Many personnel waiting is costly to the utility/facility because personnel are still “on the clock” sometimes collecting overtime pay, as well as stressful/annoying to the employees who cannot leave the RCA for home, meals, or other engagements. In addition, the possibility of true contamination may also be on the workers’ minds. The potentially contaminated personnel, objects/clothing, such as hard-hats, can become a distraction as well as an additional source of unnecessary work/surveys for radiation protection personnel who may already be short-staffed. This is often likely the case “If the monitor does not have the ability to account for radon, have procedures in place to evaluate alarms for short lived or natural radioactivity” (INPO 05-008). Thus, procedures and personnel must be available to deal with radon progeny if an automated system is not available.

The Basic Method:

The method used by Mirion involves the use of the beta to alpha activity over a range of body locations to trigger monitor actions, and settings dependent upon the appropriate selection of the ratio. In selecting this ratio, one must consider several factors to avoid the identification of contamination resulting from plant operations as “radon” related. Typical plants without failed fuel have beta to alpha activity ratios that are in the 100’s of thousands to millions to one. Thus, the typical expected presence of any alpha related activity would not be due to normal plant operation, but most likely from radon related decay products. If sufficient alpha activity is present due to facility conditions/source term, then this method must be used with extreme caution/conservatism, restricted to personnel who are not working in areas of potentially elevated alpha contamination, or not at all.

Applicable Guidance and Acceptance Criteria

  • The Institute for Nuclear Power Operations (INPO) and the American Nuclear Insurers (ANI) have acknowledged the ability of monitors to identify naturally occurring materials such as radon progeny. For example, INPO states the following:
    “If the monitor does not have the ability to account for radon, have procedures in place to evaluate alarms for short-lived or natural radioactivity”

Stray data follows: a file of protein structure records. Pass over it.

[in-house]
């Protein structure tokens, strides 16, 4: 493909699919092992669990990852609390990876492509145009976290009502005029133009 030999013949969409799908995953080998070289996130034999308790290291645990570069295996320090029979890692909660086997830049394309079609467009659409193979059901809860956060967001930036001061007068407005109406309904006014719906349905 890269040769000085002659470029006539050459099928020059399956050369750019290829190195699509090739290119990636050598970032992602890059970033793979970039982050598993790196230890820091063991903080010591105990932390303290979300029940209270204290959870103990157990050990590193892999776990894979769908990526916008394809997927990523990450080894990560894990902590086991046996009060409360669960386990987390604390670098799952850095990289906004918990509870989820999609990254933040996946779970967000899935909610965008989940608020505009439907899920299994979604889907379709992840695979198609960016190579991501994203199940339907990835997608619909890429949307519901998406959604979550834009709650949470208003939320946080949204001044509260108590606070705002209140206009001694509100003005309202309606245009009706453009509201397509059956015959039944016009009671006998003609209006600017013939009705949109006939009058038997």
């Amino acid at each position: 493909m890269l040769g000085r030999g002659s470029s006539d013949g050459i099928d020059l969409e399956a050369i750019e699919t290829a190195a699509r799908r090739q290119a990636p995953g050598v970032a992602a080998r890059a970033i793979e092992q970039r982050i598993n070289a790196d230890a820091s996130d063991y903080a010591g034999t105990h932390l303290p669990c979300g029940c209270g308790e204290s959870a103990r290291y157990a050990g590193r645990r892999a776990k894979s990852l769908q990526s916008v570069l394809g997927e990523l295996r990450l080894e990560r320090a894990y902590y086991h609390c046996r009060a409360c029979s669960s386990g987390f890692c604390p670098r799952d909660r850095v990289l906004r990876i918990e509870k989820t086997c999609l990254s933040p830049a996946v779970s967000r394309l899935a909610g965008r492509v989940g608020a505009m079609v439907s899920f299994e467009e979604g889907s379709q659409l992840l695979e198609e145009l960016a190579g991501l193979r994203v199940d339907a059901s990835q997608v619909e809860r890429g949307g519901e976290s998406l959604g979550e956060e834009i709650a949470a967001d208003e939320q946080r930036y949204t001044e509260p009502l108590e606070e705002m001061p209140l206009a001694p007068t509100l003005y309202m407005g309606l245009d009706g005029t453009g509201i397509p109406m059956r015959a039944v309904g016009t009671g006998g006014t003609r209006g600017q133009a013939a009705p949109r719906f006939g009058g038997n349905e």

• Similarly the American Nuclear Insurers (ANI) notes in ANI Section 8.5 Radiation Protection Bioassay.
    “The bioassay program should be governed by a set of procedures which describe the following:
    • Methods to determine whether PCM/PM alarms are caused by radon, noble gas, internal contamination, distributed external contamination, or discrete hot particles” and…
    “If Radon is determined to be the cause of the alarm, a PCM with Radon (alpha) discrimination capabilities may be used to clear the individual”
  • EPRI states the following:
    “Radiation Protection Response to Indicated Contamination
    If contamination is indicated on a person, the following steps should be taken:
    …. 4. Determine if contamination is due to short-lived radioactivity (i.e., half life < 2 hours). Such may not be considered a PCE. Refere to the EPRI PCE guideline (EPRI 2005)
    If the suspected contamination is cause by noble gas, radon, or medical radioisotopes, as identified through decay counting, isotopic analysis, worker interview, or knowledge/verification of plant conditions such as leaks or environmental inversions, then the article of clothing may be:
  • Left in a designated area for decay and may be resurveyd later for release
Decontaminated and returned to the owner Released based upon isotopic analysis

So guidance exists from industry documents and recommendations acknowledging the problems of radon progeny and methods to deal with these problems using contamination monitors and methods.

The Monitor: